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How Other Industries Approach Varying Conditions

The IT industry is not the first industry to face varying conditions. Even though computing technology itself has had some approaches to variability in the past, such as overloading or rules engines, here we expose some solutions for which we can find an implementation analogy in the IT industry.

Whether it is in the automotive industry with shock absorbers and suspension, or the building industry with expansion joints, or the mechanical industry with washers, a mediation layer always absorbs the variations of one part without affecting the other part. In these industries, the integrated elements may not need to vary or move internally, but at the end, a dynamic assembly is realized with tightly coupled parts flexibly linked with other parts. Components can be subassemblies with their own internal variability using similar technologies, but the higher level assembler only cares about the external characteristics of the components. Similarly, in the IT approach, there must be a notion of the levels of assembly and the granularity of components.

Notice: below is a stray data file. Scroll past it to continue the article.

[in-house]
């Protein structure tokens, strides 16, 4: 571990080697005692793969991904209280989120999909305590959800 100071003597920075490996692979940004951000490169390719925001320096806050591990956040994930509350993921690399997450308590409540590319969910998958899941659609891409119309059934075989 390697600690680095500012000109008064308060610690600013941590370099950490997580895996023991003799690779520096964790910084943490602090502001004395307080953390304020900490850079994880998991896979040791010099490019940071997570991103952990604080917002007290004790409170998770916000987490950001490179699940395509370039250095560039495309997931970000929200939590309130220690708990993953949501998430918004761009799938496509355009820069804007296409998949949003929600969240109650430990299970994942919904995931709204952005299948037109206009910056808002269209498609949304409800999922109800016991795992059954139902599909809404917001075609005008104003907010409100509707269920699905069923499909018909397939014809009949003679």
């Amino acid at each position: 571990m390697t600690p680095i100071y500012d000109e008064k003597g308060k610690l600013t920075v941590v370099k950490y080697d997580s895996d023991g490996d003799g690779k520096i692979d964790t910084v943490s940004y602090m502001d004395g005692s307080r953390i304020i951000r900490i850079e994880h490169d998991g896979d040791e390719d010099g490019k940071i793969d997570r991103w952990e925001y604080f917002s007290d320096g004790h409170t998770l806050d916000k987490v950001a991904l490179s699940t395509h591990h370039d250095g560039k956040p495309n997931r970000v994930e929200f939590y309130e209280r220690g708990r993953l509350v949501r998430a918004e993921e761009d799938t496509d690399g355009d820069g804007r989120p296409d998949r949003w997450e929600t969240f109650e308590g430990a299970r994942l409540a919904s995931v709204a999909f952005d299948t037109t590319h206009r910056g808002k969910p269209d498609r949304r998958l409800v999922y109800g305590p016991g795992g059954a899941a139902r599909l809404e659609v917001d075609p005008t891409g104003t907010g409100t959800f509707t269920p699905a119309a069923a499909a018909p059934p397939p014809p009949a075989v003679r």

In all industries, the final assembly is designed based on a global architecture that looks at requirements, operating conditions, and desired capabilities. Dynamicity is not a goal by itself; it has to respond to a specific context and desired states. Take for instance, buildings in Tokyo, which require more flexibility to withstand earthquakes than buildings in Paris. A 4x4 car has to absorb more landscape variations than a limo. Similarly, the enterprise and business architects must look at how the enterprise business model needs to evolve and what market conditions it will face to understand the variability necessary.

A bank we worked with had to implement higher controls on its loan origination processes because of the Sarbanes-Oxley requirements. However, this bank operates in four different countries with four different legislations and four different IT systems. In addition, this bank plans to expand to Eastern Europe in the future. This specific case led to a common process trunk with variable subprocesses handling specific legislative constraints and a common top-down but variable services definition for account, products, customer information, and so on.

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